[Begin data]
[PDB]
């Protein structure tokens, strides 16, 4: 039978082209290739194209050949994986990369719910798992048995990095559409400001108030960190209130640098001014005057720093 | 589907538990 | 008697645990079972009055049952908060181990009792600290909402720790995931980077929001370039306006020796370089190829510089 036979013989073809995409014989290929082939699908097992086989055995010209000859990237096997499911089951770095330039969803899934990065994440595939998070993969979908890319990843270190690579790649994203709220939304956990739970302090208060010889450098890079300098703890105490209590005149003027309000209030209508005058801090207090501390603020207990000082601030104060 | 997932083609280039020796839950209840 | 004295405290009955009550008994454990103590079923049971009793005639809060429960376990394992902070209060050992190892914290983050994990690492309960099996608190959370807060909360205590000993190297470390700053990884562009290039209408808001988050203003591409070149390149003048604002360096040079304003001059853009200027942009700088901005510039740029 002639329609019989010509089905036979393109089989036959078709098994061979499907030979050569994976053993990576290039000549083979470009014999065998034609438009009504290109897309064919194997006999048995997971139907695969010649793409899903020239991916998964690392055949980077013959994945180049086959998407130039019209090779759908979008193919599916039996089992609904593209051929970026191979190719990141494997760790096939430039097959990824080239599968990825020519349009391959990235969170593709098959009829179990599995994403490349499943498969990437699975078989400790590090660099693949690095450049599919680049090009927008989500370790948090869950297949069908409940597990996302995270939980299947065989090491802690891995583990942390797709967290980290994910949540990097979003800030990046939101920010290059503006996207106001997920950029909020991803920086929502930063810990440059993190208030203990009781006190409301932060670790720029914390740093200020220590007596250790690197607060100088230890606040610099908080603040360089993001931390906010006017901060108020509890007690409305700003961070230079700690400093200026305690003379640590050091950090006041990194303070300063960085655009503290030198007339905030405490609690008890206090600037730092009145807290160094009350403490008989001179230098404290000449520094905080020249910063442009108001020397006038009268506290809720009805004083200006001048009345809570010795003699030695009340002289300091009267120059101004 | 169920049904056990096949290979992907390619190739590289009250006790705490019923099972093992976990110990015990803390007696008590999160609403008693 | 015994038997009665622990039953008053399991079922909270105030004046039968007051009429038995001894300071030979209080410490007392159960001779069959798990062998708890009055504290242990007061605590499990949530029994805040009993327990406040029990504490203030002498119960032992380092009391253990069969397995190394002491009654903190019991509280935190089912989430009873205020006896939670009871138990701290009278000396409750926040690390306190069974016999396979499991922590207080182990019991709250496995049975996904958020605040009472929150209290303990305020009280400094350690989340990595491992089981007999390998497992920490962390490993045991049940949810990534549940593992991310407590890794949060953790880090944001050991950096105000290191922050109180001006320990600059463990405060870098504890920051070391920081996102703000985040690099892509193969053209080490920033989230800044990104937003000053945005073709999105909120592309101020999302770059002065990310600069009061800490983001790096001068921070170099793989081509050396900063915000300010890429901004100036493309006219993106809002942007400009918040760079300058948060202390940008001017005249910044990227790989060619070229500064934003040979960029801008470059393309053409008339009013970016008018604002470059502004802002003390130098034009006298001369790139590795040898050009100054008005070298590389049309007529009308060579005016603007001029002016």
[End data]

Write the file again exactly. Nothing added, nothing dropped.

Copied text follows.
[PDB]
């Protein structure tokens, strides 16, 4: 039978082209290739194209050949994986990369719910798992048995990095559409400001108030960190209130640098001014005057720093 | 589907538990 | 008697645990079972009055049952908060181990009792600290909402720790995931980077929001370039306006020796370089190829510089 036979013989073809995409014989290929082939699908097992086989055995010209000859990237096997499911089951770095330039969803899934990065994440595939998070993969979908890319990843270190690579790649994203709220939304956990739970302090208060010889450098890079300098703890105490209590005149003027309000209030209508005058801090207090501390603020207990000082601030104060 | 997932083609280039020796839950209840 | 004295405290009955009550008994454990103590079923049971009793005639809060429960376990394992902070209060050992190892914290983050994990690492309960099996608190959370807060909360205590000993190297470390700053990884562009290039209408808001988050203003591409070149390149003048604002360096040079304003001059853009200027942009700088901005510039740029 002639329609019989010509089905036979393109089989036959078709098994061979499907030979050569994976053993990576290039000549083979470009014999065998034609438009009504290109897309064919194997006999048995997971139907695969010649793409899903020239991916998964690392055949980077013959994945180049086959998407130039019209090779759908979008193919599916039996089992609904593209051929970026191979190719990141494997760790096939430039097959990824080239599968990825020519349009391959990235969170593709098959009829179990599995994403490349499943498969990437699975078989400790590090660099693949690095450049599919680049090009927008989500370790948090869950297949069908409940597990996302995270939980299947065989090491802690891995583990942390797709967290980290994910949540990097979003800030990046939101920010290059503006996207106001997920950029909020991803920086929502930063810990440059993190208030203990009781006190409301932060670790720029914390740093200020220590007596250790690197607060100088230890606040610099908080603040360089993001931390906010006017901060108020509890007690409305700003961070230079700690400093200026305690003379640590050091950090006041990194303070300063960085655009503290030198007339905030405490609690008890206090600037730092009145807290160094009350403490008989001179230098404290000449520094905080020249910063442009108001020397006038009268506290809720009805004083200006001048009345809570010795003699030695009340002289300091009267120059101004 | 169920049904056990096949290979992907390619190739590289009250006790705490019923099972093992976990110990015990803390007696008590999160609403008693 | 015994038997009665622990039953008053399991079922909270105030004046039968007051009429038995001894300071030979209080410490007392159960001779069959798990062998708890009055504290242990007061605590499990949530029994805040009993327990406040029990504490203030002498119960032992380092009391253990069969397995190394002491009654903190019991509280935190089912989430009873205020006896939670009871138990701290009278000396409750926040690390306190069974016999396979499991922590207080182990019991709250496995049975996904958020605040009472929150209290303990305020009280400094350690989340990595491992089981007999390998497992920490962390490993045991049940949810990534549940593992991310407590890794949060953790880090944001050991950096105000290191922050109180001006320990600059463990405060870098504890920051070391920081996102703000985040690099892509193969053209080490920033989230800044990104937003000053945005073709999105909120592309101020999302770059002065990310600069009061800490983001790096001068921070170099793989081509050396900063915000300010890429901004100036493309006219993106809002942007400009918040760079300058948060202390940008001017005249910044990227790989060619070229500064934003040979960029801008470059393309053409008339009013970016008018604002470059502004802002003390130098034009006298001369790139590795040898050009100054008005070298590389049309007529009308060579005016603007001029002016």